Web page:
A person who answered the phone at the Yellow Deli in Boulder asked the sheriff’s office questions, then hung up on Sunday morning.

“They certainly had fires”

The house Zoltowski lives in on Eldorado Springs Drive is owned by Maggio, who in September moved to a new house a few miles from Panorama Drive. Maggio, who has lived next to the religious sect for about five years, said fires were a regular occurrence within the compound and firefighters had already been called to the several-acre property.

“They certainly had fires that took control where the authorities were called, in the same field where the hangar was,” he said.

Pelle declined to say on Sunday whether authorities had ever responded to illegal fires in the area where the blaze started. There are trails, businesses, homes, and a mobile home park in the area.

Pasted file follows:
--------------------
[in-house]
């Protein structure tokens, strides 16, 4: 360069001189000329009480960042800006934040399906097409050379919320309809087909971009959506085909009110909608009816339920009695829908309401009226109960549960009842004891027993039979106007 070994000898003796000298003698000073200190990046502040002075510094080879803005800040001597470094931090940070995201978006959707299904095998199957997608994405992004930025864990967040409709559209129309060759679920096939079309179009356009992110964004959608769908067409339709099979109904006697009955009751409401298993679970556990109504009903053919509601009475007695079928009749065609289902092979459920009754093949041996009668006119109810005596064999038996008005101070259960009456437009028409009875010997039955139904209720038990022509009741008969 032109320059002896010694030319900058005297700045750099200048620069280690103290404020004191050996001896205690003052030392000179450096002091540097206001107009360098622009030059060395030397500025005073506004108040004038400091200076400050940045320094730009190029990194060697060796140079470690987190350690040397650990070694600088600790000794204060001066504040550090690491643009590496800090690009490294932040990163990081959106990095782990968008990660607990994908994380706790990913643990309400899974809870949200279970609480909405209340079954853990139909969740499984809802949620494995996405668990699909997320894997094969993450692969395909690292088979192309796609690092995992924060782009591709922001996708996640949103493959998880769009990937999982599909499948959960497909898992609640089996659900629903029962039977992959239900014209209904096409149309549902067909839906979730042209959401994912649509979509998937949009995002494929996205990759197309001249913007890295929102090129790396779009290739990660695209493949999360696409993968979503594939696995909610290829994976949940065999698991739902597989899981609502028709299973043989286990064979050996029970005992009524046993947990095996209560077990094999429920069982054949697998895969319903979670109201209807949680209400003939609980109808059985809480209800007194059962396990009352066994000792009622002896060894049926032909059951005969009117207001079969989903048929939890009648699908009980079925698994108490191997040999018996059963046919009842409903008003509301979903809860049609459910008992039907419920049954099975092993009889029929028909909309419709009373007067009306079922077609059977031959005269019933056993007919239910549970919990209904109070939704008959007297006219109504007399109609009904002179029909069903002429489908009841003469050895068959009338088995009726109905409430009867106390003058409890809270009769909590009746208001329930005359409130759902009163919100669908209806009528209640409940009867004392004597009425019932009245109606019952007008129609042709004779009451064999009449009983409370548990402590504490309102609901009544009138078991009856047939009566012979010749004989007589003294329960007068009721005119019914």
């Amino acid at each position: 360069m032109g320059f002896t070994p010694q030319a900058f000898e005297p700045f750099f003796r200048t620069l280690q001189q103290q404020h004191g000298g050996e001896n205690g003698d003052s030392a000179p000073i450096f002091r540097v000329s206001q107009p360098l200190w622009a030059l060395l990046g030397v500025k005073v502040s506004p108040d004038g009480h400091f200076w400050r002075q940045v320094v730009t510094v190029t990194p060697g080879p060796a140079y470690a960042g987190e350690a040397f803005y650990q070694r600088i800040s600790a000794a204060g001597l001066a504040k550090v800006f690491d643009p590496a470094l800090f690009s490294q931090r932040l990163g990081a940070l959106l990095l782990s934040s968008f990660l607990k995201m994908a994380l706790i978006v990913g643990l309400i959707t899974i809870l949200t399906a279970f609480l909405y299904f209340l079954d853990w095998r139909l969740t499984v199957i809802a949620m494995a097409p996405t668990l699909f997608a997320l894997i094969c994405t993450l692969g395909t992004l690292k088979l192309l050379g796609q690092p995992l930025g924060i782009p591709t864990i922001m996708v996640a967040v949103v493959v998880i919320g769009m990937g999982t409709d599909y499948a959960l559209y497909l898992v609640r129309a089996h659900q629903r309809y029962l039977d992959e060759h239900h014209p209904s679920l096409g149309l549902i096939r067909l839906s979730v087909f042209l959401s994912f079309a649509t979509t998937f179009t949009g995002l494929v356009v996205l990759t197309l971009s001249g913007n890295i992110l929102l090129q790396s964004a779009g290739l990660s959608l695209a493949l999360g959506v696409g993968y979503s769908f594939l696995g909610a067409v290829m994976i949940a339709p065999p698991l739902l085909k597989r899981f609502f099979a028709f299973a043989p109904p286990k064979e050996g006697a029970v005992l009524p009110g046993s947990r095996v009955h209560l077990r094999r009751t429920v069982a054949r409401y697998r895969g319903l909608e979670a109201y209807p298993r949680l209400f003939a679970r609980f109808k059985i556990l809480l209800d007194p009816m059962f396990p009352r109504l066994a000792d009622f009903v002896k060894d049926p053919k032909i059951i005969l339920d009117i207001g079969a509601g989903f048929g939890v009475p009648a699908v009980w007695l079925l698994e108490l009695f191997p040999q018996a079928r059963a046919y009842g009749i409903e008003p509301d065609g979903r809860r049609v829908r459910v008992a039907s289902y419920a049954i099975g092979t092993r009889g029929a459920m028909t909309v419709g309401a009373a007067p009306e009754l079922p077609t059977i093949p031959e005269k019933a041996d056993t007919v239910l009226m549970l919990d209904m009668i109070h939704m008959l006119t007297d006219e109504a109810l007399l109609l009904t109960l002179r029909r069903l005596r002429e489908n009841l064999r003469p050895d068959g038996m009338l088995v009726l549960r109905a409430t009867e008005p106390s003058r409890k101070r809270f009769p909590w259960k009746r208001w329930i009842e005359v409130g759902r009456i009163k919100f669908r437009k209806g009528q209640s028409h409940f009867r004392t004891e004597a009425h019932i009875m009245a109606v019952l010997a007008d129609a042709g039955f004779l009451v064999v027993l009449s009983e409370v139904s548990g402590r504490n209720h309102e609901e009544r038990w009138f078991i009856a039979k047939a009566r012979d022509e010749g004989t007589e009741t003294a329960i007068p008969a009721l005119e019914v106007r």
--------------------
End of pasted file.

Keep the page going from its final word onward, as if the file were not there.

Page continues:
Investigators initially believed broken power lines may have started the blaze, but have since ruled it out. Officials said telecommunications cables fell in the area during Thursday’s 100mph windstorm and could have been mistaken for power lines by passers-by. A reporter who visited the area where the fire started saw overhead lines hanging down.

Maggio said his neighbors generally stayed with each other and that he had never seen any issues that caused him to call the police while living next to the Twelve Tribes.

When Zoltowski called Maggio to tell him about the blaze on Thursday, Maggio was worried about his old house right next to the blaze. He wasn’t worried about his new home, several miles down Panorama Drive.

But shortly after Zoltowski alerted him to the fire, Maggio received a reverse 911 call to evacuate his Panorama home.

He took everyone out, the pets and the kids – and the new house was burnt to the ground.

The house on Eldorado Springs Drive was not affected.



Comments are closed.